Sean Szeja, MD
Adjuvant radiation therapy was shown to improve overall survival (OS) and disease-specific survival (DSS) following lumpectomy for elderly women with early stage triple-negative breast cancer (TNBC), according to a retrospective study reported at the 2015 Breast Cancer Symposium.
After 23 months of follow-up, the OS rate for those who received lumpectomy plus radiotherapy was 98.2% versus 85.6% for those who had lumpectomy alone. Breast cancer–related deaths, DSS, were also more common in the lumpectomy-only group (6%) compared with the cohort who also had radiation (1%). The DSS rate at 23 months was 99% with radiation therapy versus 94% with lumpectomy alone (P
When other factors were considered, such as age, tumor size, and other treatment descriptions, the use of adjuvant radiation was associated with an overall 6-fold decrease in death from any cause, as well as death from breast cancer.
“When clinicians treat elderly patients with early-stage, triple-negative breast cancer, they can use these findings to make a more refined decision—with more information—to weigh the risks and benefits of radiation after lumpectomy,” explained lead author Sean Szeja, MD, radiation oncologist, University of Texas Medical Branch in Galveston, in an interview at the 2015 Breast Cancer Symposium. “The benefit from radiation is very substantial, and strong consideration should be given.”
In the study, which was conducted using the SEER database, 974 women were identified who were diagnosed with TNBC from 2010-2011 aged ≥70 years treated with lumpectomy for their local, stage T1-2 TNBC with no lymph node involvement. Of the total, 68% of the women (n = 662) received adjuvant radiation therapy and 312 patients received lumpectomy alone.
OS and DSS were calculated using Kaplan-Meier curves and long-rank tests. Cox multivariate regression was performed to calculate hazard ratios and control for confounding variables including neoadjuvant chemotherapy, number of lymph nodes sampled, age, laterality, grade, T stage, extent of surgery, existence of other cancers.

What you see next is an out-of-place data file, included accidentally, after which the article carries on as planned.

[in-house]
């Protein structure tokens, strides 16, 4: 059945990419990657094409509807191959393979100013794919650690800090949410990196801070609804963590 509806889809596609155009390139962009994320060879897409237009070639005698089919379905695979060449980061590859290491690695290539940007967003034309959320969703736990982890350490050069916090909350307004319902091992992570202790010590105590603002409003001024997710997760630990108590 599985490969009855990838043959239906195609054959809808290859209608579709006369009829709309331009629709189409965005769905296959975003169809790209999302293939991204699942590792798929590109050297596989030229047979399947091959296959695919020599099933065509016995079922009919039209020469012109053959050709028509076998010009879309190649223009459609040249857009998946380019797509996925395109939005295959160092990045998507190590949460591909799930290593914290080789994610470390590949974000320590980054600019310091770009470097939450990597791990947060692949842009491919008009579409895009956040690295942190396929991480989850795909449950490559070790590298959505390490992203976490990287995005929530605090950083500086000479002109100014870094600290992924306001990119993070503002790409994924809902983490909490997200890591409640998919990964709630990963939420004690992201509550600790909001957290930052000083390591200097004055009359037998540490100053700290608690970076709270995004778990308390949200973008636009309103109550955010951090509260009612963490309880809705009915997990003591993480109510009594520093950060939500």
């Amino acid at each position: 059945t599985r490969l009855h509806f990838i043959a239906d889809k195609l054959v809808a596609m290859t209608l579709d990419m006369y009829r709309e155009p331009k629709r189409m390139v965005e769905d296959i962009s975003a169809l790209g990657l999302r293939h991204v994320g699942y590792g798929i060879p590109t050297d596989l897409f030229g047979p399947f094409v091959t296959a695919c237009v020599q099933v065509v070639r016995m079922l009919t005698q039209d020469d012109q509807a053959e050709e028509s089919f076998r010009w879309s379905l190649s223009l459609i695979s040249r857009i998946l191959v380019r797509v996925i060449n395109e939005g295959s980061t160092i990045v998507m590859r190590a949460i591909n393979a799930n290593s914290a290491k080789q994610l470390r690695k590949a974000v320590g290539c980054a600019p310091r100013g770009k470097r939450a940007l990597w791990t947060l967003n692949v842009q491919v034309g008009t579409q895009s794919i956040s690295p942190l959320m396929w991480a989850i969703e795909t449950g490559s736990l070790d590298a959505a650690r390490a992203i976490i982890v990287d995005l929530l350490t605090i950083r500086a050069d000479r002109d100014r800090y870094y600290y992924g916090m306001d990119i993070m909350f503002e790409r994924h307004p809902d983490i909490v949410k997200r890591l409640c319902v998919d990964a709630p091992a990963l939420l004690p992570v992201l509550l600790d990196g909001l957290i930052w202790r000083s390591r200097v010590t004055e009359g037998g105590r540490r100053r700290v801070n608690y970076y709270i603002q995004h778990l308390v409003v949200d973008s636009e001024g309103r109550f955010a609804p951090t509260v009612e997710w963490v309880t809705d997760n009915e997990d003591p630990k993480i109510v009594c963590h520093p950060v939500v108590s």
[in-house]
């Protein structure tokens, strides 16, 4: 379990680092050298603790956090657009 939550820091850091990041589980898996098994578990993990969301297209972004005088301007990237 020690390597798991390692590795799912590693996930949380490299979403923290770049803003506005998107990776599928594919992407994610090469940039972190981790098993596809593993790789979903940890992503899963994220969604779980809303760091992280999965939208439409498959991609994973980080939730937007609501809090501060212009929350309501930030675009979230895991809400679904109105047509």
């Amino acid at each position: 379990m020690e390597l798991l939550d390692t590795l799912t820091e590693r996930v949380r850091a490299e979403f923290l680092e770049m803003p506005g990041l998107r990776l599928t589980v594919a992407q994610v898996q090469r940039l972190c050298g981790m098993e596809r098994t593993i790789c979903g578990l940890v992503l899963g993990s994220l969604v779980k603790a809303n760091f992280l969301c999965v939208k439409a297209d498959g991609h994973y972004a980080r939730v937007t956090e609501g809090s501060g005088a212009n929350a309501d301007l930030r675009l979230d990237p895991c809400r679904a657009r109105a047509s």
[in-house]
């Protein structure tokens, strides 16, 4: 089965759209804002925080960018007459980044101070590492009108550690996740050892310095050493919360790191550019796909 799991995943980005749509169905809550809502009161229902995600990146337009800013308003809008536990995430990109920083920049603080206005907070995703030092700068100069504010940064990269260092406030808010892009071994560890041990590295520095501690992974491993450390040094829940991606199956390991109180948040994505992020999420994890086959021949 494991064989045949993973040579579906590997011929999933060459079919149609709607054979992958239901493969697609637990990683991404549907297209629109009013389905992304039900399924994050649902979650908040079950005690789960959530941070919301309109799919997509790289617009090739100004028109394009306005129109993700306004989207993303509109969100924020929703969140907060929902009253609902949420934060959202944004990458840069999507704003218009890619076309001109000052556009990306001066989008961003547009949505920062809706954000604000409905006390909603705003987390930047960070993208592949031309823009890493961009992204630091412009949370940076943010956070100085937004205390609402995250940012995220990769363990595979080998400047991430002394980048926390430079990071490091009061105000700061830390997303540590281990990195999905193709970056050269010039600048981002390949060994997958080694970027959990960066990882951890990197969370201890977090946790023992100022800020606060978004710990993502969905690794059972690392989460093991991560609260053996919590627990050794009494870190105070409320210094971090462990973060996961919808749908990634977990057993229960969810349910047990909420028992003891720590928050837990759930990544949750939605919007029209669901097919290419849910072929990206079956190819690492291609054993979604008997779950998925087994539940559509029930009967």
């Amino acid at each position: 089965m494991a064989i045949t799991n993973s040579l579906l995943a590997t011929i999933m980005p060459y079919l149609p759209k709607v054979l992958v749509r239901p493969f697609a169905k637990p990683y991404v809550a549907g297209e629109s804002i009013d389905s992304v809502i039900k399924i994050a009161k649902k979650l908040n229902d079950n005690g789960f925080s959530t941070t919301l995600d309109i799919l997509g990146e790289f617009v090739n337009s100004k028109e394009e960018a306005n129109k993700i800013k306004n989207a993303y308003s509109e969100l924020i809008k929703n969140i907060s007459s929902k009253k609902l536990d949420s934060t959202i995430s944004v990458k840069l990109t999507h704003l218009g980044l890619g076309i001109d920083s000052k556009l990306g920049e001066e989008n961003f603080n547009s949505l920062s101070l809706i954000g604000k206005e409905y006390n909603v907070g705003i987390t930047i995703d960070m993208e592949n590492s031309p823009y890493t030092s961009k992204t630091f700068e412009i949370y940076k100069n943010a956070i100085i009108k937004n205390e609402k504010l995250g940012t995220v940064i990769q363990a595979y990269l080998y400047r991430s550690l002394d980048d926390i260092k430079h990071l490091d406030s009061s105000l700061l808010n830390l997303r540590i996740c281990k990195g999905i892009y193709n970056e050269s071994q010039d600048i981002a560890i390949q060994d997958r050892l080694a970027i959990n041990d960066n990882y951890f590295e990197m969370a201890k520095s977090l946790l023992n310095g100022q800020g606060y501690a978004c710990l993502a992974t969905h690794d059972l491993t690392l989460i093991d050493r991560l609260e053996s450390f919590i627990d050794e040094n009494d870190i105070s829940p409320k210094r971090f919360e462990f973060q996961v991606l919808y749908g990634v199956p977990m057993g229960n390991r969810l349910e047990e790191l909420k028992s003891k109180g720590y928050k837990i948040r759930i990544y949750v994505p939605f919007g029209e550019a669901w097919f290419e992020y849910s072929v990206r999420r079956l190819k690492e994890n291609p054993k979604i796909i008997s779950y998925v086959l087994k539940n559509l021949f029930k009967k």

Across the full population, the utilization of radiation therapy resulted in an 85% reduction in the risk of death (HR, 0.15; P
<.001) and an 86% improvement in the risk of death specifically from breast cancer (HR, 0.14; P
However, findings in each subgroup were less clear than what was seen across the full population of the study. The benefit in OS and DSS with radiation appeared to be nullified in patients with T2 versus T1 tumors (HR, 2.32 P
= .03). Additionally, the HR for DSS was 80.45 for radiation and lumpectomy versus lumpectomy alone for those with grade IV disease.
Szeja acknowledged that whether to treat elderly patients with radiotherapy can be a complex decision, due to their age, weight, comorbidities, as well as social factors such as family support. “In addition to these other factors, the life expectancy of the patient is important, too.”
He said that in elderly patients with early-stage TNBC, researchers found that radiation as use was fairly widespread—approximately 68% of the time. While clinicians may have previously been recommended to hold off on radiation for this population, these findings suggest that the option should be considered more strongly, he added.
“This study suggests that adjuvant radiation therapy may benefit some elderly patients with breast cancer, but a prospective study will be needed to guide treatment decisions,” noted ASCO Expert Harold J. Burstein, MD, PhD, FASCO, in a statement accompanying release of the study. “When selecting treatments for elderly patients, we need to be particularly careful about weighing the benefits and risks.”
Given the retrospective nature of the study and the potential for selection bias, a prospective study will be needed to confirm the benefit seen with radiation.
Szeja S, Hatch SS. Outcomes associated with adjuvant radiation after lumpectomy for elderly women with T1-2N0M0 triple-negative breast cancer: SEER analysis. Presented at: 2015 Breast Cancer Symposium; September 25-27; San Francisco, CA. Abstract 39.